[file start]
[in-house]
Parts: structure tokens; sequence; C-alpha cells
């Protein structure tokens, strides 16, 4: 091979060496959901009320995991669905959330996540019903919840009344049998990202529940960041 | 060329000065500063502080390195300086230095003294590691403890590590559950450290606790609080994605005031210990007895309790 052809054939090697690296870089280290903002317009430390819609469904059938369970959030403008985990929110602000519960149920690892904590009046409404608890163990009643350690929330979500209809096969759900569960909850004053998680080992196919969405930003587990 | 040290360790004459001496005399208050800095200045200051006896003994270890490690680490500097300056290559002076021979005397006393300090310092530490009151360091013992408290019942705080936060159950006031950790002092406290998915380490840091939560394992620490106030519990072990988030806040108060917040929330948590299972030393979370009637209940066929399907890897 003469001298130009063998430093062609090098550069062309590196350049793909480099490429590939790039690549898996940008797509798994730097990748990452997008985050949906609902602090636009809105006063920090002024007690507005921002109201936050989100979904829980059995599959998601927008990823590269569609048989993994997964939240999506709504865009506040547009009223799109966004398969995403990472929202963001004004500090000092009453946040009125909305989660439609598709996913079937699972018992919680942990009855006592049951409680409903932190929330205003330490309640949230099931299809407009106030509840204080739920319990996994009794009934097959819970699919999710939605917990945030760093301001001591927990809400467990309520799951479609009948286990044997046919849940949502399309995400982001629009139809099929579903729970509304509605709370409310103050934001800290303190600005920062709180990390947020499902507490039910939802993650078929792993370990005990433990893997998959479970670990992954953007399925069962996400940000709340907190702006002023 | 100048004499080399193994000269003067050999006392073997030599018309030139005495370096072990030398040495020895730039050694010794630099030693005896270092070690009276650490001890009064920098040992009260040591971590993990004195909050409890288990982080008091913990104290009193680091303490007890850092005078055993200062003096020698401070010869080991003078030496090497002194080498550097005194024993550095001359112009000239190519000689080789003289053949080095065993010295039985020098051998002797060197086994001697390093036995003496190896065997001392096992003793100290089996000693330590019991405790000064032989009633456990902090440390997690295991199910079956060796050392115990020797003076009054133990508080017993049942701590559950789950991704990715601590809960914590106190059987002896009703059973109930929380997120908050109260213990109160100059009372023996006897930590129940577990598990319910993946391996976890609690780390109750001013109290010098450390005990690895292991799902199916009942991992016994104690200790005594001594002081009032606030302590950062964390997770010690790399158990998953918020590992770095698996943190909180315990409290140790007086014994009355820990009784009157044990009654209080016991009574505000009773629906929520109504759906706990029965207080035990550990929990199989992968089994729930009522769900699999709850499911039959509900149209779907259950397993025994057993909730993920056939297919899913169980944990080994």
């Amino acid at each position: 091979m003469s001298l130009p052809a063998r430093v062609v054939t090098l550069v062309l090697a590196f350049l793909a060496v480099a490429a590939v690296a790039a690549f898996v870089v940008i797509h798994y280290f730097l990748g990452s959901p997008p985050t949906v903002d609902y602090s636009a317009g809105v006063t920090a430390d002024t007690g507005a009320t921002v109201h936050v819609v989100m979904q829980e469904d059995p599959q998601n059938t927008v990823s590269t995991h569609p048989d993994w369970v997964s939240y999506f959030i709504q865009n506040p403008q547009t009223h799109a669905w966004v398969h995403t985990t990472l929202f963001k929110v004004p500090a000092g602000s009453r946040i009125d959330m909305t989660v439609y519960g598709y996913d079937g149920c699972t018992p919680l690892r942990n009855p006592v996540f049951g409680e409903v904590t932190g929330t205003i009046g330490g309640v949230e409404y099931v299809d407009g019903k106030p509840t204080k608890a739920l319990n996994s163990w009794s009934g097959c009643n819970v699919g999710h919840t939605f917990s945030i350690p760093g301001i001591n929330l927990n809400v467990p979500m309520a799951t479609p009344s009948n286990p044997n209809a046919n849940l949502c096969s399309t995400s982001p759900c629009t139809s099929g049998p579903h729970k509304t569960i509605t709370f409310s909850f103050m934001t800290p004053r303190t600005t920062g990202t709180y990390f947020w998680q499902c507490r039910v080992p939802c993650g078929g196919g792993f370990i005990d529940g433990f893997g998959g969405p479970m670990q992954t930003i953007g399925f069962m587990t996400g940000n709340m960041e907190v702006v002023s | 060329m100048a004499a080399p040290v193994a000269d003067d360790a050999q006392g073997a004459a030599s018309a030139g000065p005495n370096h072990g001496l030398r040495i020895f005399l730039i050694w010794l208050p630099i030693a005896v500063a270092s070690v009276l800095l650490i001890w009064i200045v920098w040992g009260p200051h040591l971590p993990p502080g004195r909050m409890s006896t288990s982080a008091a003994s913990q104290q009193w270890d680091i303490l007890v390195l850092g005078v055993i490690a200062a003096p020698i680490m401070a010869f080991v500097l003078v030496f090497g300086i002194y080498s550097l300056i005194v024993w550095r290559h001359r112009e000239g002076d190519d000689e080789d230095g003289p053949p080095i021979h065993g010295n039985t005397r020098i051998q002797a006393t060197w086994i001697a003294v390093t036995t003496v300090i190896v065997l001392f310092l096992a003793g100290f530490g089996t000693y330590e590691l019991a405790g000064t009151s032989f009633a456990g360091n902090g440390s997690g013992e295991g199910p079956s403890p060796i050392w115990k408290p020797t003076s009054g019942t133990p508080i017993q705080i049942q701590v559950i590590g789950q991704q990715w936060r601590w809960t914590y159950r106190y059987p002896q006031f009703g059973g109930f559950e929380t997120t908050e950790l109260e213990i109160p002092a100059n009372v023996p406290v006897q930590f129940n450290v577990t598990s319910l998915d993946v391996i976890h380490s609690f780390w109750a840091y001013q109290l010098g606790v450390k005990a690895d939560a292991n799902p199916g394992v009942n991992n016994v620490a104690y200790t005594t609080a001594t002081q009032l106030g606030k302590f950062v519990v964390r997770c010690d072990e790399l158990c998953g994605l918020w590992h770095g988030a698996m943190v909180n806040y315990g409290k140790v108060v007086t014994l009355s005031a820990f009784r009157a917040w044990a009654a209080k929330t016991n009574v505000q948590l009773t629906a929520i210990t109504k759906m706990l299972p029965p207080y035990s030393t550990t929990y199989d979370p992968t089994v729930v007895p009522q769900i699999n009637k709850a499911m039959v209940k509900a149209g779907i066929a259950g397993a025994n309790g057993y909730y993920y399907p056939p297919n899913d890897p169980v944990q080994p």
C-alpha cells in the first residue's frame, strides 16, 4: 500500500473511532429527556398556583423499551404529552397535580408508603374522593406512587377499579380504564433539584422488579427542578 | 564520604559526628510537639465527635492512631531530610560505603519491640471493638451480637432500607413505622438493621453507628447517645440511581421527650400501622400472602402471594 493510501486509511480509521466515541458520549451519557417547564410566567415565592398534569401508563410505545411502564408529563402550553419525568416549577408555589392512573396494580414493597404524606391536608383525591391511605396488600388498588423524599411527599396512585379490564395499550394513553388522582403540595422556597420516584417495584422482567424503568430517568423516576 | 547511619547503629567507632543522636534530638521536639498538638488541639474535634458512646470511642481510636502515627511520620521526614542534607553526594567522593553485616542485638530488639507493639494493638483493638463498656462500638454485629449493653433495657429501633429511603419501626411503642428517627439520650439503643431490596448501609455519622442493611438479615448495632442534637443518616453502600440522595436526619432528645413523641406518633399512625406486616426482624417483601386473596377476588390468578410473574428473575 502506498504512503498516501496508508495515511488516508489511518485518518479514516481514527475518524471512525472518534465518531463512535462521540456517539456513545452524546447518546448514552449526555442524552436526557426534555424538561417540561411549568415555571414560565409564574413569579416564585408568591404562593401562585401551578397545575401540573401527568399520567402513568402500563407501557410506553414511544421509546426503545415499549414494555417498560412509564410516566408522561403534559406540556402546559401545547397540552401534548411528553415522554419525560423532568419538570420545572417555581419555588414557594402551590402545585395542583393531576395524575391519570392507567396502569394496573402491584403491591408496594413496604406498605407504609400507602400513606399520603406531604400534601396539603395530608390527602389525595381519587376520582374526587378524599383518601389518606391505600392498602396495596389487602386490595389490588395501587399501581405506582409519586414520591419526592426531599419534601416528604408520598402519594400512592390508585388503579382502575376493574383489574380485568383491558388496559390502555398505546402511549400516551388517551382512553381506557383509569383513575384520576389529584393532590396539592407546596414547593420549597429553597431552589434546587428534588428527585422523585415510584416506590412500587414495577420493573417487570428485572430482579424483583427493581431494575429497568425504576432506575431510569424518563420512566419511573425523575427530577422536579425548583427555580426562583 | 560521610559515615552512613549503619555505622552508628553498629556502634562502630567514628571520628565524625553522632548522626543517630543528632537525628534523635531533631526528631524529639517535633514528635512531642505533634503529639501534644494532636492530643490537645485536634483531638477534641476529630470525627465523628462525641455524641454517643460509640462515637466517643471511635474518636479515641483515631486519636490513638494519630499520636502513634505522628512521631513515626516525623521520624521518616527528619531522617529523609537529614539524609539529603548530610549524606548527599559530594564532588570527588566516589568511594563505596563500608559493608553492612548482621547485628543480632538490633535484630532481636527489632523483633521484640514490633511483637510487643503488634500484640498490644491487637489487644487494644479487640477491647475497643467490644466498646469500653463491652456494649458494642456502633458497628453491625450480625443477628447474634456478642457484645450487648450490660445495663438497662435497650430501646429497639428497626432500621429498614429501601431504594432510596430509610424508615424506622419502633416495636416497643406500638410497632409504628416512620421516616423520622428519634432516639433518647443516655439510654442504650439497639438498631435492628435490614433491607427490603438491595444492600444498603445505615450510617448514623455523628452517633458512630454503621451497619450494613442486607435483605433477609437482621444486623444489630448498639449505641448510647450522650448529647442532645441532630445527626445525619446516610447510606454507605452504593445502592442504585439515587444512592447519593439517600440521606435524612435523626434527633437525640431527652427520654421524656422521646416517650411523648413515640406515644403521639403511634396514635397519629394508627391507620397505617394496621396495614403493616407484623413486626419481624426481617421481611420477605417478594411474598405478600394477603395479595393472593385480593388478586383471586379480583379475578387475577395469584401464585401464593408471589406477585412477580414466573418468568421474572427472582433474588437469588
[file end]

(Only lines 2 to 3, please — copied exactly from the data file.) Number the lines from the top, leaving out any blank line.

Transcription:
Parts: structure tokens; sequence; C-alpha cells
């Protein structure tokens, strides 16, 4: 091979060496959901009320995991669905959330996540019903919840009344049998990202529940960041 | 060329000065500063502080390195300086230095003294590691403890590590559950450290606790609080994605005031210990007895309790 052809054939090697690296870089280290903002317009430390819609469904059938369970959030403008985990929110602000519960149920690892904590009046409404608890163990009643350690929330979500209809096969759900569960909850004053998680080992196919969405930003587990 | 040290360790004459001496005399208050800095200045200051006896003994270890490690680490500097300056290559002076021979005397006393300090310092530490009151360091013992408290019942705080936060159950006031950790002092406290998915380490840091939560394992620490106030519990072990988030806040108060917040929330948590299972030393979370009637209940066929399907890897 003469001298130009063998430093062609090098550069062309590196350049793909480099490429590939790039690549898996940008797509798994730097990748990452997008985050949906609902602090636009809105006063920090002024007690507005921002109201936050989100979904829980059995599959998601927008990823590269569609048989993994997964939240999506709504865009506040547009009223799109966004398969995403990472929202963001004004500090000092009453946040009125909305989660439609598709996913079937699972018992919680942990009855006592049951409680409903932190929330205003330490309640949230099931299809407009106030509840204080739920319990996994009794009934097959819970699919999710939605917990945030760093301001001591927990809400467990309520799951479609009948286990044997046919849940949502399309995400982001629009139809099929579903729970509304509605709370409310103050934001800290303190600005920062709180990390947020499902507490039910939802993650078929792993370990005990433990893997998959479970670990992954953007399925069962996400940000709340907190702006002023 | 100048004499080399193994000269003067050999006392073997030599018309030139005495370096072990030398040495020895730039050694010794630099030693005896270092070690009276650490001890009064920098040992009260040591971590993990004195909050409890288990982080008091913990104290009193680091303490007890850092005078055993200062003096020698401070010869080991003078030496090497002194080498550097005194024993550095001359112009000239190519000689080789003289053949080095065993010295039985020098051998002797060197086994001697390093036995003496190896065997001392096992003793100290089996000693330590019991405790000064032989009633456990902090440390997690295991199910079956060796050392115990020797003076009054133990508080017993049942701590559950789950991704990715601590809960914590106190059987002896009703059973109930929380997120908050109260213990109160100059009372023996006897930590129940577990598990319910993946391996976890609690780390109750001013109290010098450390005990690895292991799902199916009942991992016994104690200790005594001594002081009032606030302590950062964390997770010690790399158990998953918020590992770095698996943190909180315990409290140790007086014994009355820990009784009157044990009654209080016991009574505000009773629906929520109504759906706990029965207080035990550990929990199989992968089994729930009522769900699999709850499911039959509900149209779907259950397993025994057993909730993920056939297919899913169980944990080994």